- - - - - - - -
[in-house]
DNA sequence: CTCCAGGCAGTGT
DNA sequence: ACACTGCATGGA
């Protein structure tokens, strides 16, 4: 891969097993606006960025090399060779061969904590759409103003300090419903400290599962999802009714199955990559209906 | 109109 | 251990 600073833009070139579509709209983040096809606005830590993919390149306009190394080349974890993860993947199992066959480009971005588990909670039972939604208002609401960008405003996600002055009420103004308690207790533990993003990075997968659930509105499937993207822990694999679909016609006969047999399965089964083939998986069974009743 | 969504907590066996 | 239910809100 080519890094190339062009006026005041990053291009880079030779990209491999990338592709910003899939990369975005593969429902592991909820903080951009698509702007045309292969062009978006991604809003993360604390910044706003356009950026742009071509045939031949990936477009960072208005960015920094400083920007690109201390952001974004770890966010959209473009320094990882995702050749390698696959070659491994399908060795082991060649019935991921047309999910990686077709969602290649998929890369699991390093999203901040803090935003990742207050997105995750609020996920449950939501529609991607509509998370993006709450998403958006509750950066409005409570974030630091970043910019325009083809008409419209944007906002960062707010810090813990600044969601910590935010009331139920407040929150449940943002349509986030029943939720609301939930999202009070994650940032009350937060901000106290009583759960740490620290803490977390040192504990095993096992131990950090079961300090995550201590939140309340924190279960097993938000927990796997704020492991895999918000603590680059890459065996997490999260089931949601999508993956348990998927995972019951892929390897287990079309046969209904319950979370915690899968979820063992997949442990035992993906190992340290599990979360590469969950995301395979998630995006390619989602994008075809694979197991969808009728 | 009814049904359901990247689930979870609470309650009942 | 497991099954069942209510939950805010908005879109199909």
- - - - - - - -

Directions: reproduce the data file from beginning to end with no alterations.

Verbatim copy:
[in-house]
DNA sequence: CTCCAGGCAGTGT
DNA sequence: ACACTGCATGGA
């Protein structure tokens, strides 16, 4: 891969097993606006960025090399060779061969904590759409103003300090419903400290599962999802009714199955990559209906 | 109109 | 251990 600073833009070139579509709209983040096809606005830590993919390149306009190394080349974890993860993947199992066959480009971005588990909670039972939604208002609401960008405003996600002055009420103004308690207790533990993003990075997968659930509105499937993207822990694999679909016609006969047999399965089964083939998986069974009743 | 969504907590066996 | 239910809100 080519890094190339062009006026005041990053291009880079030779990209491999990338592709910003899939990369975005593969429902592991909820903080951009698509702007045309292969062009978006991604809003993360604390910044706003356009950026742009071509045939031949990936477009960072208005960015920094400083920007690109201390952001974004770890966010959209473009320094990882995702050749390698696959070659491994399908060795082991060649019935991921047309999910990686077709969602290649998929890369699991390093999203901040803090935003990742207050997105995750609020996920449950939501529609991607509509998370993006709450998403958006509750950066409005409570974030630091970043910019325009083809008409419209944007906002960062707010810090813990600044969601910590935010009331139920407040929150449940943002349509986030029943939720609301939930999202009070994650940032009350937060901000106290009583759960740490620290803490977390040192504990095993096992131990950090079961300090995550201590939140309340924190279960097993938000927990796997704020492991895999918000603590680059890459065996997490999260089931949601999508993956348990998927995972019951892929390897287990079309046969209904319950979370915690899968979820063992997949442990035992993906190992340290599990979360590469969950995301395979998630995006390619989602994008075809694979197991969808009728 | 009814049904359901990247689930979870609470309650009942 | 497991099954069942209510939950805010908005879109199909």